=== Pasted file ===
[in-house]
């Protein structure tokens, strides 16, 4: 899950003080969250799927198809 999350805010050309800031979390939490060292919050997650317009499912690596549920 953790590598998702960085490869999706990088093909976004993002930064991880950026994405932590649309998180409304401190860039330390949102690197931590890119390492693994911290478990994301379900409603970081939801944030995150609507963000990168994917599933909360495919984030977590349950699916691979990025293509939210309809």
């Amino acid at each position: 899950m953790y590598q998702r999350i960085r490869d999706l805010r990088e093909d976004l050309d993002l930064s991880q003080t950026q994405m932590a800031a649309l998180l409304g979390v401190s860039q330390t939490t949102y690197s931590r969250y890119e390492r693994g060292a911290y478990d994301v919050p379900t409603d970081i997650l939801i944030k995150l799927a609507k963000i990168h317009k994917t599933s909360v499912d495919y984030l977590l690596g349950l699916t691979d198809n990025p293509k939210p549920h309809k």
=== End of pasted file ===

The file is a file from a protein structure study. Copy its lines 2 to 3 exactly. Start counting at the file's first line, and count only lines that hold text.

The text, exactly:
């Protein structure tokens, strides 16, 4: 899950003080969250799927198809 999350805010050309800031979390939490060292919050997650317009499912690596549920 953790590598998702960085490869999706990088093909976004993002930064991880950026994405932590649309998180409304401190860039330390949102690197931590890119390492693994911290478990994301379900409603970081939801944030995150609507963000990168994917599933909360495919984030977590349950699916691979990025293509939210309809």
């Amino acid at each position: 899950m953790y590598q998702r999350i960085r490869d999706l805010r990088e093909d976004l050309d993002l930064s991880q003080t950026q994405m932590a800031a649309l998180l409304g979390v401190s860039q330390t939490t949102y690197s931590r969250y890119e390492r693994g060292a911290y478990d994301v919050p379900t409603d970081i997650l939801i944030k995150l799927a609507k963000i990168h317009k994917t599933s909360v499912d495919y984030l977590l690596g349950l699916t691979d198809n990025p293509k939210p549920h309809k």